There have been those in the past who have also appreciated their lack of significance. Oliver finishes his interview with the legend that King Solomon wore a ring with the words ‘This too shall pass’ etched into it.  It was supposed to remind him that, however great a king he might be, he was here today and gone tomorrow.  He says that this is true for all of us and any problems that we are surrounded by, they too shall pass.  We have made our modern life too complicated and stressful for ourselves.  He thinks we need to pull back, pause and reflect that for hundreds of thousands of years we lived differently.  In the past, when circumstances were difficult and lives were pain-ridden, threatened by war and disease, people still found it in their hearts to make expressions of love and beauty that have haunted our imaginations for thousands of years.  The fact that they could do that in the unimaginably hard world that they inhabited should inspire us to be so much happier in our world and time. 

A similar idea was offered by Steven Pinker in his book ‘Enlightenment Now’, where he says that the techno-apocalyptic claim that ours is the first civilisation that can destroy itself is misconceived.  As Ozymandias reminds the traveller in Percy Bysshe Shelley’s poem, most of the civilisations that have ever existed have been destroyed.  Conventional history blames the destruction on external events like plagues, conquests, earthquakes or weather, but those civilisations could have thwarted the fatal blows had they had better agricultural, medical or military technology.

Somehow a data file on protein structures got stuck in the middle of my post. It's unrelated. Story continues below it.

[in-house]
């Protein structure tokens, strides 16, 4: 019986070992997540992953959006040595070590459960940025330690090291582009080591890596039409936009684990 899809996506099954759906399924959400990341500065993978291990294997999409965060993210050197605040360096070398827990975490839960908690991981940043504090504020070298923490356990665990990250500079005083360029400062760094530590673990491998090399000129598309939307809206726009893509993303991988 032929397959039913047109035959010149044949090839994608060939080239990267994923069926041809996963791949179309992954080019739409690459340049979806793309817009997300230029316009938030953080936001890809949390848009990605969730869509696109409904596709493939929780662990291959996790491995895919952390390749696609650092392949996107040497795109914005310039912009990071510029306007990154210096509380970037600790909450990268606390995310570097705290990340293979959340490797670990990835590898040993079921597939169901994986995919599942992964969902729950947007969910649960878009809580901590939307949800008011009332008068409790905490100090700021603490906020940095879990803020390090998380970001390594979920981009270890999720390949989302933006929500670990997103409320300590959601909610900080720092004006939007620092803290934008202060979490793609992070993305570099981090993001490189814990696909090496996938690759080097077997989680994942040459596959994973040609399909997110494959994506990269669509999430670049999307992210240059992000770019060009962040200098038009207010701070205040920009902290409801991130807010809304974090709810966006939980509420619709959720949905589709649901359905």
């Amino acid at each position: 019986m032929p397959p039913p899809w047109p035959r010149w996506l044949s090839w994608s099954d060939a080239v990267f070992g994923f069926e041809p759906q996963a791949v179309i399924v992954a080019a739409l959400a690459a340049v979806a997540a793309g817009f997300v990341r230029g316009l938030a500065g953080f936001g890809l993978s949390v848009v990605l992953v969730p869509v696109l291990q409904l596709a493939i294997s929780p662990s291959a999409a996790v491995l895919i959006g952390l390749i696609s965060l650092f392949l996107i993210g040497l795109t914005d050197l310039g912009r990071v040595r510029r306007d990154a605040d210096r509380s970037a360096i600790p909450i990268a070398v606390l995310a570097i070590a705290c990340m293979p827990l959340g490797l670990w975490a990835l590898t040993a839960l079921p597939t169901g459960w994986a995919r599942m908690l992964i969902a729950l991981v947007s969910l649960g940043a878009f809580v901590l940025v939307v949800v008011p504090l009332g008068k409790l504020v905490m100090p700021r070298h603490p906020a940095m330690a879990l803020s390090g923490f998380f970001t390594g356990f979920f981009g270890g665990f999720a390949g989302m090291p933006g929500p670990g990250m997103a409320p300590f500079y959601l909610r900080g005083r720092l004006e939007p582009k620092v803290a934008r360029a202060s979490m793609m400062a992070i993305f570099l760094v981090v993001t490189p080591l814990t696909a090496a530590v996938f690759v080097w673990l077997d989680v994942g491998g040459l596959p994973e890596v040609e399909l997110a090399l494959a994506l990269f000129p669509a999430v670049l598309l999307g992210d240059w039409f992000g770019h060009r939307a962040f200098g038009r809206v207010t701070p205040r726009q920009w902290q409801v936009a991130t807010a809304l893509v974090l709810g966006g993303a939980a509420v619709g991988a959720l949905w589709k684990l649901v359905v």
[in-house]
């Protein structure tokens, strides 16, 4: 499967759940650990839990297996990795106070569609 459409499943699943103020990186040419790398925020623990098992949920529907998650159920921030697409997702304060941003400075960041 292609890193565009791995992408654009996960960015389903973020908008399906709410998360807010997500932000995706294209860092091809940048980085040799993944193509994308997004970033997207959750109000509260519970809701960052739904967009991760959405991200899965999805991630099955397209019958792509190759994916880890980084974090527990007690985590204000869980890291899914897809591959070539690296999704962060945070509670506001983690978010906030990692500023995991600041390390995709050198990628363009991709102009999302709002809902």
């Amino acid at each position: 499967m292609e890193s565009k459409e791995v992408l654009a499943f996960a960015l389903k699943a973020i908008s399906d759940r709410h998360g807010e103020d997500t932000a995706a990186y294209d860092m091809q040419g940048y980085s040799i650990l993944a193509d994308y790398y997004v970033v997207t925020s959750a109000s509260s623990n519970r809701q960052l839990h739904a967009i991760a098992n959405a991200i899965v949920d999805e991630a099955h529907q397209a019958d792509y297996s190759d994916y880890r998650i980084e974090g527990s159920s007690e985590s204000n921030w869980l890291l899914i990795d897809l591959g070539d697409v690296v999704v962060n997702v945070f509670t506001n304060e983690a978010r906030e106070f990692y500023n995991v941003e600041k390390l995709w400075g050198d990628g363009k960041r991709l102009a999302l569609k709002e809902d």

Pinker makes the point that before our ancestors learned how to make fire artificially, and many times since then too, people must have died of exposure literally on top of the means of making the fires that would have saved their lives, because they did not know how.  In a parochial sense, the weather killed them; but the deeper explanation is lack of knowledge.  Many of the hundreds of millions of victims of cholera throughout history must have died within sight of the hearths that could have boiled their drinking water and saved their lives; but, again, they did not know that.  Quite generally, the distinction between a ‘natural’ disaster and one brought about by ignorance is parochial.  Prior to every natural disaster that people once used to think of as ‘just happening’, or being ordained by gods, we now see many options that the people affected failed to take – or, rather, to create.  All of which sounds frighteningly familiar at the moment, of course. 

Finally, I wanted to highlight this gem from a book by Simon Sebag Montefiore called ‘Written in History: Letters that Changed the World’, in which he quotes a letter from Abd al-Rahman III, an Arab ruler in Spain, to his sons, AD 961: ‘I have now reigned above fifty years in victory or peace, beloved by my subjects, dreaded by my enemies, and respected by my allies.  Riches and honours, power and pleasure have waited on my call, nor does any earthly blessing appear to have been wanting to my felicity.  In this situation, I have diligently numbered the days of pure and genuine happiness which have fallen to my lot: they amount to FOURTEEN: - O man!  Place not thy confidence in this present world!'

Plenty to ponder over the holiday, methinks!